I can still remember those 3 words echoing over and over in my head breast cancer tumor ... as if it were just yesterday.
-We'd just gotten back from our annual summer reunion at the beach. I've never really been a doctor person , meaning like many people, I don't like going and I always put it off to something's really bothering me.
Well somehow I managed to get poison ivy all over me at the beach and it was really driving me crazy.
-I made a quick visit with my doctor to treat it, whereupon he started bugging me about how long it had been since I'd had my last breast exam.
Mary, Linda, Michele and Lisa at the beach.
So I made an appointment, then went in for the tests, only to get the dreaded - abnormal mammogram . I had to go back and get a breast biopsy to be safe .... that's when I got the bad news.
I couldn't believe it, why me? Of all people, I should've known better. The early symptoms were there if I'd only done a self-exam, or had a check-up.
Why didn't I get around to it sooner? I definitely knew I should, I know enough to do a simple breast self-examination, my mom had taught me that much. I knew to look for a hard lump in my breast or a depression in the nipple, or any change in size or shape, and I certainly know now how important it is that a breast cancer tumor be detected as early as possible.
I knew all of these things because my mom had breast cancer years before.
She was older when she had her mammogram and her ultimate breast cancer diagnosis.
But because they had found it late, it had become an invasive ductal carcinoma, one more reason I should have known enough to get yearly mammograms.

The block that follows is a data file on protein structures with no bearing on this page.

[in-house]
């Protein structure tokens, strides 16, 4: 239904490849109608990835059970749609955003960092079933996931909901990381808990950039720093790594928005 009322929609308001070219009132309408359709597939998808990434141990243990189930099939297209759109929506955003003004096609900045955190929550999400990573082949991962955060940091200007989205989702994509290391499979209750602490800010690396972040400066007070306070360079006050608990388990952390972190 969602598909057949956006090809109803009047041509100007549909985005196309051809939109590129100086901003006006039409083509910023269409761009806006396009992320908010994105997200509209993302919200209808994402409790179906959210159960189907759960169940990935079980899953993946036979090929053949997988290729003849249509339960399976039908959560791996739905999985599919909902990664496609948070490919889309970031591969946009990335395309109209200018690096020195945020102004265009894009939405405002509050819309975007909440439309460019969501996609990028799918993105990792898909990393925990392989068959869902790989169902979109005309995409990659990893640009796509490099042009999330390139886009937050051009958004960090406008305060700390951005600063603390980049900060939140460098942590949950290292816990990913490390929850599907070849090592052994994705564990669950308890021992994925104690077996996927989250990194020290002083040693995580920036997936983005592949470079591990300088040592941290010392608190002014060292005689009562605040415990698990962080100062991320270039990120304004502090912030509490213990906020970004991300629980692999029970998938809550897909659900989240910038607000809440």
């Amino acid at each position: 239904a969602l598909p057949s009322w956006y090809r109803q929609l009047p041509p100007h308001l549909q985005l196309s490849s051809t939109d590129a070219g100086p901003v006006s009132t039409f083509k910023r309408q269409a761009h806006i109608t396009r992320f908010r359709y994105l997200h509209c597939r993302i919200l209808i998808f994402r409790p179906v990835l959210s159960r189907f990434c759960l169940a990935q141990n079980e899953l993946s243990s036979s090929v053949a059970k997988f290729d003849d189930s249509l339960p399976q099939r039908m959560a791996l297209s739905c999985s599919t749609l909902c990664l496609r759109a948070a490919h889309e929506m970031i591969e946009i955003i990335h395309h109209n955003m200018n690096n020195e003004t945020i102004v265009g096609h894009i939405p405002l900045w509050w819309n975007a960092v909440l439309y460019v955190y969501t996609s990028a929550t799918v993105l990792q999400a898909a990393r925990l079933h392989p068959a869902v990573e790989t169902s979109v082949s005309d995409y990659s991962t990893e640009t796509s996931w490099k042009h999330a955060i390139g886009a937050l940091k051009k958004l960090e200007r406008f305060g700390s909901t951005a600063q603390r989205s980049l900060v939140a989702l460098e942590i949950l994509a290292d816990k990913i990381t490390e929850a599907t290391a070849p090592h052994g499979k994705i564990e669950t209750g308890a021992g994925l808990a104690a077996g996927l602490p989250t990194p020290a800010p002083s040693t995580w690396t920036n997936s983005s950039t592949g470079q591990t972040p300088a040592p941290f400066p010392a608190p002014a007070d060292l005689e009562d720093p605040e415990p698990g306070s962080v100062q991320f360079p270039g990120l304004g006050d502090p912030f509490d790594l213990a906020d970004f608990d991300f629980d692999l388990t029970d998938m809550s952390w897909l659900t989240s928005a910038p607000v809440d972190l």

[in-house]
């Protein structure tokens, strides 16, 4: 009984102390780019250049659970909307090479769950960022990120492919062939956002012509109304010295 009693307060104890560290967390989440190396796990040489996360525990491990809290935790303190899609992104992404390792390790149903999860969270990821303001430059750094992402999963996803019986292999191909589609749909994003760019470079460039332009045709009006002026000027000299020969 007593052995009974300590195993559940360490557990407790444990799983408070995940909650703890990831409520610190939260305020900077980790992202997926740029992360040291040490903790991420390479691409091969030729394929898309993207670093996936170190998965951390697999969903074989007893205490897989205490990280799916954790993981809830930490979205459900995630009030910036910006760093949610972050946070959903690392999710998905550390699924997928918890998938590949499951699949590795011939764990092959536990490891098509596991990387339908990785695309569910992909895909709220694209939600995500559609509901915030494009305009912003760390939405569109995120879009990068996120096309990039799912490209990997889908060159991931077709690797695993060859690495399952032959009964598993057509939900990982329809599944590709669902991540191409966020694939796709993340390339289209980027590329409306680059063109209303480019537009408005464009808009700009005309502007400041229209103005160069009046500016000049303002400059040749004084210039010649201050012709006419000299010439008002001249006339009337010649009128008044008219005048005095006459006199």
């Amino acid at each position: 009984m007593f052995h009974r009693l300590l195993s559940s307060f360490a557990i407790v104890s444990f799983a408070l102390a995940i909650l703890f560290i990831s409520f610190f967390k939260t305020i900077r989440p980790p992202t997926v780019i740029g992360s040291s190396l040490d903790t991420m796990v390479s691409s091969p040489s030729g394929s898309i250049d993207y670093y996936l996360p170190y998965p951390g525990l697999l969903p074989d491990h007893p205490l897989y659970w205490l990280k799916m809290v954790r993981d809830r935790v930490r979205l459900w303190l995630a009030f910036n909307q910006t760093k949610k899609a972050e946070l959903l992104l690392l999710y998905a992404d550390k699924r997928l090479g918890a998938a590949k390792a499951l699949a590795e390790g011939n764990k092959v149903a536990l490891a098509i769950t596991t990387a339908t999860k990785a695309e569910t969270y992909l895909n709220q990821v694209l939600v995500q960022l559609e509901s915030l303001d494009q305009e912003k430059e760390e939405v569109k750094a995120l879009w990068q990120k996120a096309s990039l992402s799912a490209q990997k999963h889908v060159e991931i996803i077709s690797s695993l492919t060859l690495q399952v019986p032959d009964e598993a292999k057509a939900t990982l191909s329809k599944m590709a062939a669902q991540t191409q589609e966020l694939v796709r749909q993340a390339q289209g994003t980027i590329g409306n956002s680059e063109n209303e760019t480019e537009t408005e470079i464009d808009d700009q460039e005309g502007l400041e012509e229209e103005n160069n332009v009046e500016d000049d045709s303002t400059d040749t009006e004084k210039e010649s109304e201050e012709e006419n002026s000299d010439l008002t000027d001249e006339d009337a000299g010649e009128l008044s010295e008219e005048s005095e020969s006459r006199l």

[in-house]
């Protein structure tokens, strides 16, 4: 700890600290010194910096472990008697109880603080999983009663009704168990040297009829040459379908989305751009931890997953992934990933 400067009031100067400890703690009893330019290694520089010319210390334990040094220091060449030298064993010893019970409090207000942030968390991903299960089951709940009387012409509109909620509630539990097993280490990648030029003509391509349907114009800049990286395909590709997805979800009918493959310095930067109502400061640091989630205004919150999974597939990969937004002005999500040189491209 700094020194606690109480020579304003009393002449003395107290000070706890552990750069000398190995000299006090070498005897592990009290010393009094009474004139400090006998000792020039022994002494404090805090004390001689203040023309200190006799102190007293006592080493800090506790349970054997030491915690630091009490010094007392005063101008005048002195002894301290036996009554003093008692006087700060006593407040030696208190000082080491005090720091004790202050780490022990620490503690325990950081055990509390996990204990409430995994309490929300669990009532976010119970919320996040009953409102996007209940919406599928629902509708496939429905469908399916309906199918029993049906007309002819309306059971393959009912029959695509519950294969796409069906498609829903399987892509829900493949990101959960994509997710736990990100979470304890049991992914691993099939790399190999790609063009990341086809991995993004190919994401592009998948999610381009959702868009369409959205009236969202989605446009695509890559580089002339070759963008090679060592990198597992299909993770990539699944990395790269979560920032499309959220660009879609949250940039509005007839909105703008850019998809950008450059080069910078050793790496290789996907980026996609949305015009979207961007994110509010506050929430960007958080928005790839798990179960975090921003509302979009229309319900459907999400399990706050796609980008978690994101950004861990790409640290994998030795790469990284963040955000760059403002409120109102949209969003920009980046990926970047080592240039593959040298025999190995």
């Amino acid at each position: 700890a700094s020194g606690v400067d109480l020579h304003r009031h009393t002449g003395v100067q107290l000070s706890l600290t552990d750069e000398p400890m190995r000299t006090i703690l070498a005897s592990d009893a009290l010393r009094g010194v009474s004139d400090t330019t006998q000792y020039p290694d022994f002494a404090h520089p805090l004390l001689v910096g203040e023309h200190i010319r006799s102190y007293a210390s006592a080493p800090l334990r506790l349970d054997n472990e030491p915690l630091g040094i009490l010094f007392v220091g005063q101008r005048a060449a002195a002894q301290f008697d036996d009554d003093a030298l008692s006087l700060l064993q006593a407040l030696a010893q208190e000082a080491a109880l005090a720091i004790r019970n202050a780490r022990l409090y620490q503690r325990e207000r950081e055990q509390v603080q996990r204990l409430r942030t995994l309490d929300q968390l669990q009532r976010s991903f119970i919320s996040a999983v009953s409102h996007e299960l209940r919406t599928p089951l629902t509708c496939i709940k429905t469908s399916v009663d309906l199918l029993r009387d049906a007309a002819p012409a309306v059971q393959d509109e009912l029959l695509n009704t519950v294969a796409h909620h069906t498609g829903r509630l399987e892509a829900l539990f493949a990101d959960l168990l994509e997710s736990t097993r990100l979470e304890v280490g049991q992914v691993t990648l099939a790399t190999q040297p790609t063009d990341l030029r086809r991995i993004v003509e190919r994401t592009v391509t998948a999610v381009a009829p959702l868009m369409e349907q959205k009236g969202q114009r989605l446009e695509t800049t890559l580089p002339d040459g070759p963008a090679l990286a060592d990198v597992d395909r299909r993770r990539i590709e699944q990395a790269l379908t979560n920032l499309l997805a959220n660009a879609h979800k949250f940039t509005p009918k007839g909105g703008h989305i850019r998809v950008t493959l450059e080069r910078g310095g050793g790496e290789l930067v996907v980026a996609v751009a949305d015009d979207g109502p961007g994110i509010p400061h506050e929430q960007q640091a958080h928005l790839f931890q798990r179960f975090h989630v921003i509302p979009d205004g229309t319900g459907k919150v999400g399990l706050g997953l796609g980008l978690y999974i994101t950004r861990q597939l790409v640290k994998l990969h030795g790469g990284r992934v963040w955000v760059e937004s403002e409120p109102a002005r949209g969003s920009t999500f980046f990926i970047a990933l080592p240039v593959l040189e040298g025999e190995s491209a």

After her breast cancer diagnosis I gave myself a thorough self-exam, and I did get a mammogram but as foolish as this may sound, I thought I had plenty of time to worry about it later, and I didn't follow up with a yearly breast examination, after all, I was only 39, she had been 76.
(I must have been in denial, to use such foolish logic, besides, maybe it runs in the family?)
She even had to have a double radical mastectomy, and she came through it fine even at that age, but that could never happen to me, or so I thought .....13 years later it did.
I guess every breast cancer survivor agonizes over these and many other questions.
-My mother and I were both very fortunate, we survived, and although I've had to endure many breast cancer treatments, including radiation, breast cancer has not defined my life.
My oncologist and the nurses told me from the start and I know now that it's true, your outlook is very important with breast cancer and its treatment, and a positive one can go a long way towards beating it.
-In fact, later, with my doctors insight, I underwent reconstructive breast surgery. I tried to think of it - not so much as losing something - but as an opportunity. I had always been rather small (up top), and I saw this as my chance for enhancement.
My husband, not usually too involved with my female health issues, was not surprisingly -in complete agreement with me on this one!
I had been on tamoxafin for five years and I've been cancer free for seven and plan on doing my best to keep it that way.
-If I've learned anything from all of this, it's that life is way too short. I have three sisters and you can be very sure, they have all been made very aware of the importance of early breast cancer detection from this girl. I've tried to make sure they don't make the same mistake that I did, they may not be as lucky as I was.
I also have a little brother(54 years young, but still my "little" brother) He is now fully aware of the male breast cancer symptoms. Breast cancer tumors in men?, he said, he didn't believe me.
-Like many men he was not aware of the possibility, but he is now, and since he once had a prostate issue, he listened. Although it is rare, the symptoms are very similar.
I hope that in telling my story, a lot of you procrastinators (like me) out there will wake up and make that appointment NOW - please, don't put it off another second!